food photography

Have you ever wished you could taste what’s on your computer screen while drooling over a photo like the chocolate decadence pictured above? Me, too. But just looking at tantalizing food photos is healthier than actually eating the dishes depicted, right?

Well, maybe not.

Apparently, some scientist has officially reported what I’ve known for months: Looking at food photos makes you hungry.

Since we launched Farm Flavor more than a year ago, I’ve seen a lot of food photography. In addition to all the recipes on our site, I’m also spending time on Pinterest, Facebook, Twitter, Tastespotting and Food Gawker, Google images, hundreds of mouthwatering food blogs – you get the drift. I keep a snack drawer in my desk to stop my stomach from grumbling. If you have ever browsed any of these sites, I’m sure you can relate.

So these findings from the Endocrine Society weren’t exactly shocking, but they’re still worth reporting. Part of the study looked at brain activity based on images shown to participants. Subjects were shown three types of photos – high-calorie food, healthy food and non-food – and asked to rate their hunger and desire for sweet or savory foods. The data suggests that simply looking at photos of high-calorie food  activates the parts of the brain that control appetite and reward, which didn’t happen while viewing non-food photos.

The study’s author, Kathleen Page, MD, says this stimulation of the brain’s reward areas may contribute to overeating and obesity.

One way to combat overeating while staring at delicious-looking recipe photos all day is to stock foods that are considered to be healthy yet filling. For example, strawberries contain a natural compound that may help with weight management and appetite regulation. Another aspect of Page’s study focused on how the brain reacts to sugar intake, so consider low-sugar recipes too – most in our collection don’t use sugar substitutes but are naturally diabetic friendly.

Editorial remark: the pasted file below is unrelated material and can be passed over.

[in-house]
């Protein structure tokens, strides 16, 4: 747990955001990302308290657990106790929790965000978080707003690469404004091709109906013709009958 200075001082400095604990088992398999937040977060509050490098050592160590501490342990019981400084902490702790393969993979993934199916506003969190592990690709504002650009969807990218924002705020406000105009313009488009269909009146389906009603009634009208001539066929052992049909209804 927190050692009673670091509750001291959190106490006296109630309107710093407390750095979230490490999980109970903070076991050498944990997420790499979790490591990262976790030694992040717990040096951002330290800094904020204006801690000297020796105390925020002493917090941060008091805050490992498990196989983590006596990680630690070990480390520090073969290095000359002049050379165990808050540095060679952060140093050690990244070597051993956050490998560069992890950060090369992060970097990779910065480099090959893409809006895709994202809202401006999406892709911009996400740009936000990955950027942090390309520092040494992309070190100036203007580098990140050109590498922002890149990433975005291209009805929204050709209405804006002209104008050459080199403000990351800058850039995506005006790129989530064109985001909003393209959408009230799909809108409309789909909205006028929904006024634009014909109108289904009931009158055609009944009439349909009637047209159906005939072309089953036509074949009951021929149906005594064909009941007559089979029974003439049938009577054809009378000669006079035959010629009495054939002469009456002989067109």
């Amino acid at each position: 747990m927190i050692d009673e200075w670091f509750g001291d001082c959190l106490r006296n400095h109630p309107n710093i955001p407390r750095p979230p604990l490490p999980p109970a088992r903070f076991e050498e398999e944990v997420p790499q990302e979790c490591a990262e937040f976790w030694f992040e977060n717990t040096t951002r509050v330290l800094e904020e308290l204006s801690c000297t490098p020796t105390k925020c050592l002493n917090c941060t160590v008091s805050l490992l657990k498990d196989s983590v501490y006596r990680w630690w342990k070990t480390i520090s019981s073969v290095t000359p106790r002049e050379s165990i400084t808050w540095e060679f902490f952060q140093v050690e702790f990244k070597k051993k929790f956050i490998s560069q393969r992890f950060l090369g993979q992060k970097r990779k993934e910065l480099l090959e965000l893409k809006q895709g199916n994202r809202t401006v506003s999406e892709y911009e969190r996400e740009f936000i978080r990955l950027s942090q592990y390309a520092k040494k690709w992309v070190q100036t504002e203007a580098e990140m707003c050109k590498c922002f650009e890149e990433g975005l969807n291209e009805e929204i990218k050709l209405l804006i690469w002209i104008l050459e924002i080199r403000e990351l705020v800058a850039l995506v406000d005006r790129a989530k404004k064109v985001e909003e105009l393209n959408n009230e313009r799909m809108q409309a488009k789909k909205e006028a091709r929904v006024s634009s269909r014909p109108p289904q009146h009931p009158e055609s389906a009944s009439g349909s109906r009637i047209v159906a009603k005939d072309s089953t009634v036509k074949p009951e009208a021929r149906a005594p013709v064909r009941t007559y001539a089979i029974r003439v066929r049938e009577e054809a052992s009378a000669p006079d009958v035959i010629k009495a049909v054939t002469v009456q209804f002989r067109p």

See Also:  17 Scrumptious Soup Recipes

What do you think? Do you find yourself with more of an appetite after reading food blogs or perusing Pinterest? Do you keep a stash of healthy snacks by your side, too? Let us know your tips for staving off your hunger and link to your favorite low-calorie snack recipes in the comments section.


  1. I find a great deal of satisfaction in just looking at pictures of food or watching food shows. I’ve actually found I’ve literally “had my fill” after looking at pictures of high-calorie, delicious-looking dishes. Then, if I want to actually eat something, I’m fully satisfied eating something far less tasty, but better for my health.

    Perhaps different people are affected in very different ways, psychologically. I’ve known people who, when they are hungry, are tormented by the thought of food and will get angry if you talk about it. When I’m hungry, I’m satisfied to a great extent by *merely* talking about it. That doesn’t mean I don’t want to eat anything after that. It’s just that talking about or seeing food, or smelling it, is a happy experience and by no means “torment.” Often, it’s “enough”, and all I need.


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